Many people think their homes are places where serious and fatal burn injuries cannot occur. Most homeowners are familiar with their cooking equipment, furnaces, space heaters and other appliances. You might underestimate the dangers of cooking, decorating, purchasing new appliances or engaging in other regular activities at your home. According to the National Fire Protection Association (NFPA), however, 73% of structure fires in 2018 were home fires. Home fires and burn injuries are more common than you think. Practice a few general safety tips to avoid suffering a serious burn at home.
Who Is Held Liable?
If you suffer a bad burn injury at home, someone else may owe you compensation for your related medical bills, property damages, lost wages and other losses. Although you may not have a case if you negligently caused the burn injury yourself, you could have grounds for a claim if another person or entity reasonably could have prevented your burns yet failed to do so. If a defective water heater exploded, for example, the product’s manufacturer could be liable for your burn injuries.
Potentially liable parties for a burn injury that occurs at home include product manufacturers, property owners (if you are renting) and individuals. Any party that reasonably should have prevented your burn injury but failed to do so could be liable for damages. If your burn injury would not have happened but for the action or omission of another party, that party could owe you compensation for causing the incident. Speak to a Dallas burn injury lawyer for help with your case.
Thanksgiving Cooking Safety
Your risk of suffering a burn injury at home increases if you celebrate the Thanksgiving holiday. Thanksgiving is the number one day of the year for home cooking fires, according to the NFPA, followed by Christmas Day and Christmas Eve. It is also a popular day for serious burn injuries and related trips to the emergency room. If you plan on cooking this Thanksgiving holiday, do so with safety in mind.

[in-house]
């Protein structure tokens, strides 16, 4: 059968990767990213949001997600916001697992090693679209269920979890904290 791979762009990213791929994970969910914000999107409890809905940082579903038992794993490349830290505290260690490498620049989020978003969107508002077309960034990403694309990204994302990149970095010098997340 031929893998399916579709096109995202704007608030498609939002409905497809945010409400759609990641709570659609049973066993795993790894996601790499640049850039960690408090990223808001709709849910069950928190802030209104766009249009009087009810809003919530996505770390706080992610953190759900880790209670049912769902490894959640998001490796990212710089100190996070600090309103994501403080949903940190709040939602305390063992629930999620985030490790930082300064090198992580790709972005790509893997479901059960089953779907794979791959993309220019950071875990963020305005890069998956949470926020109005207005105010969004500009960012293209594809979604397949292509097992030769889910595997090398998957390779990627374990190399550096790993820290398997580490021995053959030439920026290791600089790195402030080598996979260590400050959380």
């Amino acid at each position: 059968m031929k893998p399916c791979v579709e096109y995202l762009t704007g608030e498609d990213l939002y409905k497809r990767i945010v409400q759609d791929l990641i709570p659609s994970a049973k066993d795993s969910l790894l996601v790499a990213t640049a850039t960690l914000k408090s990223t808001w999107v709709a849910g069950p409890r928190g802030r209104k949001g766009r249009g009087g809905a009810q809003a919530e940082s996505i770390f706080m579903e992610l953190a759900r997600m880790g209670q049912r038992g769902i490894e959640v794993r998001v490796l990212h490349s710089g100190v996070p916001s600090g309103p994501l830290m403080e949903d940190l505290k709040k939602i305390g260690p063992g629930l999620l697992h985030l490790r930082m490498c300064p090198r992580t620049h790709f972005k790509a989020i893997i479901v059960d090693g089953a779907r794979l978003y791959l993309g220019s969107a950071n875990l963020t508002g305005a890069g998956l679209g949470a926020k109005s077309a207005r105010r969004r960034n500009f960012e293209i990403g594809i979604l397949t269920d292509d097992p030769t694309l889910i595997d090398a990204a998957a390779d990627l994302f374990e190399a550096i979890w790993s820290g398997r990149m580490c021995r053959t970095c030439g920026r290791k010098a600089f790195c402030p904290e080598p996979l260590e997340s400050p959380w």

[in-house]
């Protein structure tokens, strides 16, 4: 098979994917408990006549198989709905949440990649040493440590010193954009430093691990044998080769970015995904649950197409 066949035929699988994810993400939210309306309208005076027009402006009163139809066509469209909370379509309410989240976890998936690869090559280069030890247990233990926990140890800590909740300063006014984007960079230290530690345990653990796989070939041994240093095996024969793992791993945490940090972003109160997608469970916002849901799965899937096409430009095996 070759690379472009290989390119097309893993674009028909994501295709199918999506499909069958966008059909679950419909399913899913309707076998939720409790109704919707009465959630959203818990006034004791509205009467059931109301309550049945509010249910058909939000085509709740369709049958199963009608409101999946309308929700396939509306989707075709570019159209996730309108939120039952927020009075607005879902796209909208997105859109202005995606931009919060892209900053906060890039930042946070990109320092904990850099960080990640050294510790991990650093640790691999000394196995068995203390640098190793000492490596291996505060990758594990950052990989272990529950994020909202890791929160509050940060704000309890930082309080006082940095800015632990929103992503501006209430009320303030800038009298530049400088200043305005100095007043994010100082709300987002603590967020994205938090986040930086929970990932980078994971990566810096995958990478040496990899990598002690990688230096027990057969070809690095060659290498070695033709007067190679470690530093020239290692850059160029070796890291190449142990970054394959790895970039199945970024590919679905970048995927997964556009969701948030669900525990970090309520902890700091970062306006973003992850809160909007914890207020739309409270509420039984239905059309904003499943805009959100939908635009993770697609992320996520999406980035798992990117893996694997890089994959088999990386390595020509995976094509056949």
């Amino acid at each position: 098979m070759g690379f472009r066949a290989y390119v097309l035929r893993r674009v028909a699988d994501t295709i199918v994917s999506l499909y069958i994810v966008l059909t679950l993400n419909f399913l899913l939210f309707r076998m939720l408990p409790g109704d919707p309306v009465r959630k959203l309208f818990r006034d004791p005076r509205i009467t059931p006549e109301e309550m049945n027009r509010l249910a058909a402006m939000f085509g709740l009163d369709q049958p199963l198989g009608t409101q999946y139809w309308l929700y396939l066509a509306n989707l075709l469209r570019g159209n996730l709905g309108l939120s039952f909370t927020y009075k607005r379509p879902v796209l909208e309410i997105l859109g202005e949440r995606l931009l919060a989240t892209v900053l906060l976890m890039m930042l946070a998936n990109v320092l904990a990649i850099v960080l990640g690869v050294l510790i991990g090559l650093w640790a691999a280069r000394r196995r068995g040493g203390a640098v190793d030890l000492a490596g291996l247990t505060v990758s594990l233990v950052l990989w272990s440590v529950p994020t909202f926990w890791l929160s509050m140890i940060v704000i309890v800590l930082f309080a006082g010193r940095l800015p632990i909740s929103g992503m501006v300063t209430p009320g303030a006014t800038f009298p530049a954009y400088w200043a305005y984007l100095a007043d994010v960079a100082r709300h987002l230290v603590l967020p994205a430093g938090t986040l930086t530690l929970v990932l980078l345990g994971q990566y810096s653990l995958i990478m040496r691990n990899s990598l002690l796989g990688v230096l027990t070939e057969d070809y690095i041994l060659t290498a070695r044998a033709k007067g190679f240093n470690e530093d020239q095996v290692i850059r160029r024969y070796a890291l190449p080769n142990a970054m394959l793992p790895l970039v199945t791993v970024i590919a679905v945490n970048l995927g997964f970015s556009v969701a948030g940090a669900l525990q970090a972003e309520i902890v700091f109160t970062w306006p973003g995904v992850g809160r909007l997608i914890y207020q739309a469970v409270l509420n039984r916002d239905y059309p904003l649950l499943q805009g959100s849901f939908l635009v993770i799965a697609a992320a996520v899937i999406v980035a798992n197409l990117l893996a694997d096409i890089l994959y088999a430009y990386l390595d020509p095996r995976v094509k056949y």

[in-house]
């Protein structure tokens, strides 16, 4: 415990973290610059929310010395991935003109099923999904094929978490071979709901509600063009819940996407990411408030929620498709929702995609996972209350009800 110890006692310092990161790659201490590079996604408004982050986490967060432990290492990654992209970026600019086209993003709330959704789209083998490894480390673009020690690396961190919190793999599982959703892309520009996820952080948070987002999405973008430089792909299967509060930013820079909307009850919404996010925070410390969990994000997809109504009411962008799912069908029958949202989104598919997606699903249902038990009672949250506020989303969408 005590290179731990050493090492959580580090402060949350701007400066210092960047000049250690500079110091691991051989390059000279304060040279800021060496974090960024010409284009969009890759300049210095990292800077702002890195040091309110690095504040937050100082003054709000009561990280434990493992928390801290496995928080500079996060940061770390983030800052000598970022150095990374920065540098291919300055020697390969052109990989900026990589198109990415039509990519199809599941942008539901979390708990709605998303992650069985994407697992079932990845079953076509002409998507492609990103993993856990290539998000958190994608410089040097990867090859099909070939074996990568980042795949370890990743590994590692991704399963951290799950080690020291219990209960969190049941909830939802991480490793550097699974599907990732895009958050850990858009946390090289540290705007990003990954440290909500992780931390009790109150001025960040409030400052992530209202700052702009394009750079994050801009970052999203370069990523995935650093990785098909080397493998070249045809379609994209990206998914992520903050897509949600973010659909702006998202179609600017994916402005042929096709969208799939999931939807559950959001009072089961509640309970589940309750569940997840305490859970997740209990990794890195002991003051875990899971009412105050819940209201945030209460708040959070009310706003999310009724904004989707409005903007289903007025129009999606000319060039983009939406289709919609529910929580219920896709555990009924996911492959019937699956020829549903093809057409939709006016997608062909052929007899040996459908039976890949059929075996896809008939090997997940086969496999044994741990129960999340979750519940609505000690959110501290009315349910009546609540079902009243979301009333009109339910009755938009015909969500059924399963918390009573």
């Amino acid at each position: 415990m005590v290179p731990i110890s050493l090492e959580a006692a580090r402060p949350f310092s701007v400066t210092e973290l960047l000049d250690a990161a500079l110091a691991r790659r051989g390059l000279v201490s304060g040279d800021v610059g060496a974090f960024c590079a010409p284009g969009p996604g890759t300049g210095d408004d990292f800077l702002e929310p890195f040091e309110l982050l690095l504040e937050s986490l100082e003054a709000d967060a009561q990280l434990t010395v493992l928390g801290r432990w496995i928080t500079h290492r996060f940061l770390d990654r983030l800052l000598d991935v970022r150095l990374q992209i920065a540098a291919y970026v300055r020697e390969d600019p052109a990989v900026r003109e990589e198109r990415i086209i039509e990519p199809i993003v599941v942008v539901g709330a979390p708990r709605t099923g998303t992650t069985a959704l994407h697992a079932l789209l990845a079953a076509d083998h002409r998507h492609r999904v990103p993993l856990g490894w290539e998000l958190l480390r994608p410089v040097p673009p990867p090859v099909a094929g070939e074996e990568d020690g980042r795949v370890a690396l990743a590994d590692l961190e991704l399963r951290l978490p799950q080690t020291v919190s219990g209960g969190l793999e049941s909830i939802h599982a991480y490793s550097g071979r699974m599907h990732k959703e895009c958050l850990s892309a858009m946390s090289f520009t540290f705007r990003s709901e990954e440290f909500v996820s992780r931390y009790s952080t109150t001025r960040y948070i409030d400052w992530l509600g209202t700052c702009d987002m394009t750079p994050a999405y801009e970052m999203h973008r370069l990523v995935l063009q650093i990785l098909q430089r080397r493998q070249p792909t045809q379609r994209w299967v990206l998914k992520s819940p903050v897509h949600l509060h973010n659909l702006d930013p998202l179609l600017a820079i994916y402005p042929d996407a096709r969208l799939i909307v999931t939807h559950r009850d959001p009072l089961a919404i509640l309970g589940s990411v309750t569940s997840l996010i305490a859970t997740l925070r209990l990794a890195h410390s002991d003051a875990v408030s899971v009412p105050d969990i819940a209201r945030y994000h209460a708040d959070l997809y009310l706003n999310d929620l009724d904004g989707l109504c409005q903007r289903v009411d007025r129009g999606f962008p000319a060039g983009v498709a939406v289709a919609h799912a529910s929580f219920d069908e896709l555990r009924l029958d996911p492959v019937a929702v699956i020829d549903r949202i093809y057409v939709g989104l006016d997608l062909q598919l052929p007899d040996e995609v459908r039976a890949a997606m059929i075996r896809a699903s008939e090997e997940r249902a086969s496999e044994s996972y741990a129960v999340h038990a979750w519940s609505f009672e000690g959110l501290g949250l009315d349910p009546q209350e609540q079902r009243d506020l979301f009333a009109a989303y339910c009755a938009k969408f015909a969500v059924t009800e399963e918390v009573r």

- Stay in the kitchen the entire time you are using the stovetop.
- Check on your turkey frequently.
- Keep hot items at least three feet away from children.
- Do not let electric cords dangle within reach of children.
- Keep knives safely out of reach.
- Keep your kitchen floor clear of toys, clutter and debris.
- Keep flammable items away from your oven, stovetop and other heating appliances.
- Avoid using an oil-based turkey fryer.
Turkey fryers that use oil are one of the top causes of Thanksgiving burn injuries and home cooking fires. The NFPA recommends against using an oil-based turkey fryer, but if you do so, position it in your yard at least 10 feet away from any structures. Do not overfill your fryer with oil. Defrost your turkey entirely before dropping it into the oil. Keep a grease-rated fire extinguisher nearby in case of an emergency.
Common Burns You Can Get at Home
The four types of burns you could suffer are thermal, electrical, chemical and radiation. Within these categories are more specific types of burns, such as scalds from hot water or third-degree burns from spilled hot oil, that could injure you at home. Whether it is Thanksgiving or just another day at home, you could end up in the hospital with one of these 10 most common burn injuries.
- Fire-related burns
- Contact burns
- Hot liquid burns
- Steam burns
- Oil burns
- Cooking burns
- Electrical burns
- Chemical burns
- Explosion-related burns
Any type of burn could be significantly painful and require emergency medical treatment. If you suffered a first-degree burn (no blistering), you may be able to treat it at home if it is not on your face or another vulnerable area or more than four inches long. For second- and third-degree burns, however, you should see a doctor for professional burn treatment. Without hospitalization, you could be at serious risk of infections and other complications.